Shortage of skilled IT people remains a challenge

Malta's economy has diversified substantially in the past 30 years, but an increasingly digital economy needs efficient IT solutions in place. That's why tech giant Microsoft has teamed up with the Government of Malta to strengthen the island's IT sector.

Steady GDP growth and record-low unemployment have helped Malta emerge as one of Europe’s best performing economies in recent years. What do you believe are the main challenges and growth opportunities for the IT sector in the coming years?

Malta has a very strong IT culture, however a shortage of skilled IT people remains a challenge. The authorities are investing more in order to attract more students to the IT sector. In this regard, Microsoft has been one of the biggest partners of Malta’s Government in building a robust ecosystem that encourages more new IT-oriented companies. Microsoft’s main challenge within Malta’s IT sector remains that of growing its partner ecosystem and to push for a more solid environment for the adoption of cloud technology.


Attracting foreign direct investment and economic diversification are essential to drive Malta’s economy forward. Outside of your own sector, what areas of the economy do you feel offer foreign direct investors the greatest opportunity?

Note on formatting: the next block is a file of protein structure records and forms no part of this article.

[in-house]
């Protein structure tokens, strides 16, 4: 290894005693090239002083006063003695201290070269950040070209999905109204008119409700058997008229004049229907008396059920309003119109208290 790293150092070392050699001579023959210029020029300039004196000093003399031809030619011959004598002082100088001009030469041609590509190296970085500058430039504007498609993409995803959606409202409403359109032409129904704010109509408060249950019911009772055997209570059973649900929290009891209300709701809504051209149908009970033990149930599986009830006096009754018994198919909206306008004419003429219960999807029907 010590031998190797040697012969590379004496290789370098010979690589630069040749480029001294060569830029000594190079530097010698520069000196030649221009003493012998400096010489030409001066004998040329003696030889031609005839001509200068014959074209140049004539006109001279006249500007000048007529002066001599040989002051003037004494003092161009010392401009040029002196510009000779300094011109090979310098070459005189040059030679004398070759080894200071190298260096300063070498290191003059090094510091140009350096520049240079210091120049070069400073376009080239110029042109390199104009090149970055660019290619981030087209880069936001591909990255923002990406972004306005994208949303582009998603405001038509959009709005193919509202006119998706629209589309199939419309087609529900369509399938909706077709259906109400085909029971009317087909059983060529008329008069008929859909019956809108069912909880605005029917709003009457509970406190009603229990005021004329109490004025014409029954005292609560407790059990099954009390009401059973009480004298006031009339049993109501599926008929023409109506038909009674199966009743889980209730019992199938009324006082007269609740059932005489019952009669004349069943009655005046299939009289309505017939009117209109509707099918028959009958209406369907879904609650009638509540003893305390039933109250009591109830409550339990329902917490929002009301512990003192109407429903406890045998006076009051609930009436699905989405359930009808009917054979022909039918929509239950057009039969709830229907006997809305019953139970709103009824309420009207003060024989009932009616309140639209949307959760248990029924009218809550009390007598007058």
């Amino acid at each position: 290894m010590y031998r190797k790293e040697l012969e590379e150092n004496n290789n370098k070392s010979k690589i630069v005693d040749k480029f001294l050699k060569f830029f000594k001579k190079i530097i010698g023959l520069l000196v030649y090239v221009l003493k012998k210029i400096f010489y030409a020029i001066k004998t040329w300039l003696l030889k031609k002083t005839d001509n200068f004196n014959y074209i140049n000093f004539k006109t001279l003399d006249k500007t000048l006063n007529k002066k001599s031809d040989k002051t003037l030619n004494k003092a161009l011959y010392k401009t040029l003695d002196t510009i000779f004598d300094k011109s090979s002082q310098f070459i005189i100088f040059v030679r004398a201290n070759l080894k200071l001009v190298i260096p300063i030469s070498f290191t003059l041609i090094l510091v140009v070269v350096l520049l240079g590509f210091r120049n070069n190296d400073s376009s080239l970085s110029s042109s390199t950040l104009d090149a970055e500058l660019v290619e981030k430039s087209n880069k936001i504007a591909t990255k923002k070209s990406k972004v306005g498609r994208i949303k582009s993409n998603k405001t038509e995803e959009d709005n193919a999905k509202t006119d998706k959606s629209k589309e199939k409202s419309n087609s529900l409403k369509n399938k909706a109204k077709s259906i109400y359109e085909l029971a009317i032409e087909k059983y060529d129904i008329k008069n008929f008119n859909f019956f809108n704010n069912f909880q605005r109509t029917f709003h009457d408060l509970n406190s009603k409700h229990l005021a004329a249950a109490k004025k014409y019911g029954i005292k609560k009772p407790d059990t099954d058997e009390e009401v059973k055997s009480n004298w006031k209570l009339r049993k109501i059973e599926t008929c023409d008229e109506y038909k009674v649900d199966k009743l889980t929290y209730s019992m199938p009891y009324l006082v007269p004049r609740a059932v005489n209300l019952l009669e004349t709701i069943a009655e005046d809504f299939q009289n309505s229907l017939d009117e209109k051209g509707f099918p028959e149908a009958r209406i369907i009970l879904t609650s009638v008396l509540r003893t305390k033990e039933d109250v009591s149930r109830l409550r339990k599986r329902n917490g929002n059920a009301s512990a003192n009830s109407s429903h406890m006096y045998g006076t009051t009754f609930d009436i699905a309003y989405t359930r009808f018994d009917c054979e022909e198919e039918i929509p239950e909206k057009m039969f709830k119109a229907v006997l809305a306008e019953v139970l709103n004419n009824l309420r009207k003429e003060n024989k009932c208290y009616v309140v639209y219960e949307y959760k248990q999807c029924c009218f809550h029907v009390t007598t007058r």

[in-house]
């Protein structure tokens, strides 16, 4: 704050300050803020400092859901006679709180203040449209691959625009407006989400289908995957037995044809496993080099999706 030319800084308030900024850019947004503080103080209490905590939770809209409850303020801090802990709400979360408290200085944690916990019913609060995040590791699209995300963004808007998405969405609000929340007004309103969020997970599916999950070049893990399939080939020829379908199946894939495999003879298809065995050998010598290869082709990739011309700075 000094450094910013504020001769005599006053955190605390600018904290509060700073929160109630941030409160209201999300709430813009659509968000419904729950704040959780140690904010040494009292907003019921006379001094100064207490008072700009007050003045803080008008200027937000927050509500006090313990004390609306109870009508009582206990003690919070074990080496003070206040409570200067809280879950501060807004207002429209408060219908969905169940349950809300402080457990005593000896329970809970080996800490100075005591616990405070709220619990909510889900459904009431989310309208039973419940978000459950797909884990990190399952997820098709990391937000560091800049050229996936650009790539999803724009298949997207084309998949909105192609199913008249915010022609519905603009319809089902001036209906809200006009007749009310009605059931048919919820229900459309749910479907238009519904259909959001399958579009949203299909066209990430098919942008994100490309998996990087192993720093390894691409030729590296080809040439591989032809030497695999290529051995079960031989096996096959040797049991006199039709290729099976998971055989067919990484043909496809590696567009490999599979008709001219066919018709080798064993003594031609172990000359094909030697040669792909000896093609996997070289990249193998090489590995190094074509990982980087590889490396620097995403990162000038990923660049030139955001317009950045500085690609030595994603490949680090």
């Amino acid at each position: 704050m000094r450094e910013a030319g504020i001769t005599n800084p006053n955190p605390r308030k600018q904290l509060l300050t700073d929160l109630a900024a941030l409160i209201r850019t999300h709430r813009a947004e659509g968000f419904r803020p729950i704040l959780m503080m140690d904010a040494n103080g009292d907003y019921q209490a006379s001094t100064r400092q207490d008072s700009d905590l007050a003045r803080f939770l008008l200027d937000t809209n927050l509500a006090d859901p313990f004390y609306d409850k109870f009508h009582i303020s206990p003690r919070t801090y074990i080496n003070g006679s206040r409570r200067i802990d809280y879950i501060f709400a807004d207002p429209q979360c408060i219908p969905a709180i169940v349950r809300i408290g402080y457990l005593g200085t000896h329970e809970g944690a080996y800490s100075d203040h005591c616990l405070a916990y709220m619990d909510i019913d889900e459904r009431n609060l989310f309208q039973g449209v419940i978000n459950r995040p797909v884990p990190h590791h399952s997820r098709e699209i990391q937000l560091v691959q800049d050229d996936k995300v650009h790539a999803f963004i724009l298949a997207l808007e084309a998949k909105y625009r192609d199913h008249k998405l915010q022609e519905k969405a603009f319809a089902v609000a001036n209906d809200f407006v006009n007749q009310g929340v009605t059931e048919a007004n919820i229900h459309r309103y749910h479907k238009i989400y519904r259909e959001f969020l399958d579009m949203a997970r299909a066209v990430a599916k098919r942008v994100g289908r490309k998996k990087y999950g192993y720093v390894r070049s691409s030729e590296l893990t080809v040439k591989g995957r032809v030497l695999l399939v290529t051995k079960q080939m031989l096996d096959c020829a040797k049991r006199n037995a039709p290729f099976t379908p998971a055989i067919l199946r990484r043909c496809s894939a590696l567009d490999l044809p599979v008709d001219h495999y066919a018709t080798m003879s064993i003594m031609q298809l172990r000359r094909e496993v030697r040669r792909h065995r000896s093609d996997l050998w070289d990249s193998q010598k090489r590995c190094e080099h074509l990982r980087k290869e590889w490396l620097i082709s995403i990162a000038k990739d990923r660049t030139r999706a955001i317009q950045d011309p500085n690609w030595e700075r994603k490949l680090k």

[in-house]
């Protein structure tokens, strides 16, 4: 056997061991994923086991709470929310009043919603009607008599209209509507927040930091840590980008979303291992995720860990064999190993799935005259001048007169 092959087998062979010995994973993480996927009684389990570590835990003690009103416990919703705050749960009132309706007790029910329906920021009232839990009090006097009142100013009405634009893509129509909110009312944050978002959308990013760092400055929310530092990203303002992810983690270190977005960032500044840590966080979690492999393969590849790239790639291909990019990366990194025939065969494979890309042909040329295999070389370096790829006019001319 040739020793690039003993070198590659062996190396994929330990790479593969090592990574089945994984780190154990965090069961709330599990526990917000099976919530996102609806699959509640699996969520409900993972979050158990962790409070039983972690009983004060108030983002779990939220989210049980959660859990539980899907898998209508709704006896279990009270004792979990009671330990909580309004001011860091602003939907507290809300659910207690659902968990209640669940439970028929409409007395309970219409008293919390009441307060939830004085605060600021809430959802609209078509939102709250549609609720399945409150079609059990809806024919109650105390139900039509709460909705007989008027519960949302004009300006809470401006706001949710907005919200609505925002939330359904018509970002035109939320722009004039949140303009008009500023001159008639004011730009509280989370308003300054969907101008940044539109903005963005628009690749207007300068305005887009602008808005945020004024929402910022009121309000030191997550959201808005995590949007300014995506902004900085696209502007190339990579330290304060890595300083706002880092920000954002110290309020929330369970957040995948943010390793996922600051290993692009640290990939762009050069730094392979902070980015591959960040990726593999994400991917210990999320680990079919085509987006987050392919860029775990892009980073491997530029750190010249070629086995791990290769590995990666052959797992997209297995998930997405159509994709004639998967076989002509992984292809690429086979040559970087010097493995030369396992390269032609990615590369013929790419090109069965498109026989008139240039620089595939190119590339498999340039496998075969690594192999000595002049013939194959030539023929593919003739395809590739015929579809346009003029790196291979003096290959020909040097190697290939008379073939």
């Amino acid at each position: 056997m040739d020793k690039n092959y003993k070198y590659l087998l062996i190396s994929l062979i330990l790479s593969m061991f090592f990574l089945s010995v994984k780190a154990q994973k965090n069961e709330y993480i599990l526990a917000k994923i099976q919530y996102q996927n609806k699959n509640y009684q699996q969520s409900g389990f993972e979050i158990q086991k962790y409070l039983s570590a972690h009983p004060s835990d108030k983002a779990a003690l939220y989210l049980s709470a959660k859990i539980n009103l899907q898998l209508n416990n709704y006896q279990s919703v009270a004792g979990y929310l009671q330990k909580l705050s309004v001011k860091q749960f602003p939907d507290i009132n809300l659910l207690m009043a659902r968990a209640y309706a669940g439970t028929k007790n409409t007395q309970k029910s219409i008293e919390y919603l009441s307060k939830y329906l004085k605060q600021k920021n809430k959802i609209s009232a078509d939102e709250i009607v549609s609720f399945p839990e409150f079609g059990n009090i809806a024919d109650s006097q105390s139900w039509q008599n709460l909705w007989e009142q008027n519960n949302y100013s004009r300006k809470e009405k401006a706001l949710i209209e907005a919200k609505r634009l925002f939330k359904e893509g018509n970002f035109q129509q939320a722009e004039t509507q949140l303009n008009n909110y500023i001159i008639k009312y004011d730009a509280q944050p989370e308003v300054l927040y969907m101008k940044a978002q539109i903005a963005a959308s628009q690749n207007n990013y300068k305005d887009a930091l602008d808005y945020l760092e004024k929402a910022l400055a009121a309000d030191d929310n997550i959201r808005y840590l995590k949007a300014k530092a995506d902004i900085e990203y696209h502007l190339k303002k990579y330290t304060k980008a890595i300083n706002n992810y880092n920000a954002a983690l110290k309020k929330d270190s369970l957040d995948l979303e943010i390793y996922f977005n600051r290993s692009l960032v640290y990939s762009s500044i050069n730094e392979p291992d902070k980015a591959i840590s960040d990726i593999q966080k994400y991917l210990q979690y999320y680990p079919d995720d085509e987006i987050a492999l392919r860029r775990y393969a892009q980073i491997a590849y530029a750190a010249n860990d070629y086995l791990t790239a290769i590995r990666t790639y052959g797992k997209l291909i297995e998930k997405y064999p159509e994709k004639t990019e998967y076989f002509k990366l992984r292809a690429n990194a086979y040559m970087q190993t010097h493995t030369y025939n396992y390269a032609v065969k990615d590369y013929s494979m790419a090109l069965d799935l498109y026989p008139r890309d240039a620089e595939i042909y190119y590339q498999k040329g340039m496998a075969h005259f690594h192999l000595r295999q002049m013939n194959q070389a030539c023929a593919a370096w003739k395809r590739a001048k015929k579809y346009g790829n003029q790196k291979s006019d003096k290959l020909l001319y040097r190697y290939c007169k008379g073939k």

Economically, Malta has come a long way over the past 25 to 30 years. From an economy that was mostly dependent on basic tourism and manufacturing in the 80s, the country started diversifying its economic pillars by venturing into new sectors such as financial services, shipping, iGaming, aviation, logistics and the pharmaceutical sectors. All this was heavily supported by the fact that Malta joined the EU in 2004. Today Malta is one of the largest flag registration countries in the world and is taking advantage of its geographic position to introduce a stronger hubbing concept for maritime transport and logistics. It is also investing in tertiary education for foreign visitors and leveraging the opportunities from the growing healthcare industry as well as health tourism.


As a major foreign investor in Malta, what would you highlight as the main attractions of doing business in and from Malta?

Companies who do business in Malta will immediately tell you about the country’s robust financial services sector, which has been attracting leading investors from around the world. Indeed, Microsoft was attracted to Malta because we realised the important role the country was going to have after it joined the European Union.

Malta is a very centrally located and reachable country, with a well-educated, multi-lingual workforce, great flight connections and hosting some of the most prestigious brands in the world. Besides enjoying trade links with Europe, the Middle East and north Africa, Malta is today considered an important hub for knowledge-based industries and a centre for excellence. Malta also holds other important advantages ranging from excellent potential for low-cost financing of investment transactions, a modern developed telecommunications system, high quality healthcare services, an open economy and an excellent reputation as a centre for international financial services. Within this scenario, Microsoft looks at Malta as a country that has embraced technology and made it a driving force for economic growth, stability and 21st century education.


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